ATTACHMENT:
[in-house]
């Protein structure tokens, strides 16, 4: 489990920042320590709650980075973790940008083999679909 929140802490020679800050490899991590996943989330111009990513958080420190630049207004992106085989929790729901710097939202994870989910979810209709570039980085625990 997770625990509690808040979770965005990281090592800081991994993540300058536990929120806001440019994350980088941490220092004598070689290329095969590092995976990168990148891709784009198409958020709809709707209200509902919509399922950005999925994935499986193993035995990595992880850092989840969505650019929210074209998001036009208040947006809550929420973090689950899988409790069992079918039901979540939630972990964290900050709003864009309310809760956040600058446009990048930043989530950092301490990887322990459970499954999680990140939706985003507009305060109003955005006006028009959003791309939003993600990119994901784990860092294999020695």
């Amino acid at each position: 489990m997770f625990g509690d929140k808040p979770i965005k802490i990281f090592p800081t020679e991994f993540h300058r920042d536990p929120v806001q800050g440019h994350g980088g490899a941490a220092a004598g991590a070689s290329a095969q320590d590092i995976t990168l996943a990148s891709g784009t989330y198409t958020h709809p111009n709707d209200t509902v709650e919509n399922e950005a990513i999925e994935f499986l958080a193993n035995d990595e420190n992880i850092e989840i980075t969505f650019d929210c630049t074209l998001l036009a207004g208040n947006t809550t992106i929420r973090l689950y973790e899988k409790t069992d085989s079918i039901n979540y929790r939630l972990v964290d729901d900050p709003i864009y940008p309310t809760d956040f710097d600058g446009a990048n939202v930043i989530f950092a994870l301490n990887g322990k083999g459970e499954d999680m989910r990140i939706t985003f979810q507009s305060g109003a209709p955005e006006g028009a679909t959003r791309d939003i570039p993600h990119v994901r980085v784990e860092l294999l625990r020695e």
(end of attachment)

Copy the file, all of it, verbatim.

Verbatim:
[in-house]
């Protein structure tokens, strides 16, 4: 489990920042320590709650980075973790940008083999679909 929140802490020679800050490899991590996943989330111009990513958080420190630049207004992106085989929790729901710097939202994870989910979810209709570039980085625990 997770625990509690808040979770965005990281090592800081991994993540300058536990929120806001440019994350980088941490220092004598070689290329095969590092995976990168990148891709784009198409958020709809709707209200509902919509399922950005999925994935499986193993035995990595992880850092989840969505650019929210074209998001036009208040947006809550929420973090689950899988409790069992079918039901979540939630972990964290900050709003864009309310809760956040600058446009990048930043989530950092301490990887322990459970499954999680990140939706985003507009305060109003955005006006028009959003791309939003993600990119994901784990860092294999020695």
């Amino acid at each position: 489990m997770f625990g509690d929140k808040p979770i965005k802490i990281f090592p800081t020679e991994f993540h300058r920042d536990p929120v806001q800050g440019h994350g980088g490899a941490a220092a004598g991590a070689s290329a095969q320590d590092i995976t990168l996943a990148s891709g784009t989330y198409t958020h709809p111009n709707d209200t509902v709650e919509n399922e950005a990513i999925e994935f499986l958080a193993n035995d990595e420190n992880i850092e989840i980075t969505f650019d929210c630049t074209l998001l036009a207004g208040n947006t809550t992106i929420r973090l689950y973790e899988k409790t069992d085989s079918i039901n979540y929790r939630l972990v964290d729901d900050p709003i864009y940008p309310t809760d956040f710097d600058g446009a990048n939202v930043i989530f950092a994870l301490n990887g322990k083999g459970e499954d999680m989910r990140i939706t985003f979810q507009s305060g109003a209709p955005e006006g028009a679909t959003r791309d939003i570039p993600h990119v994901r980085v784990e860092l294999l625990r020695e």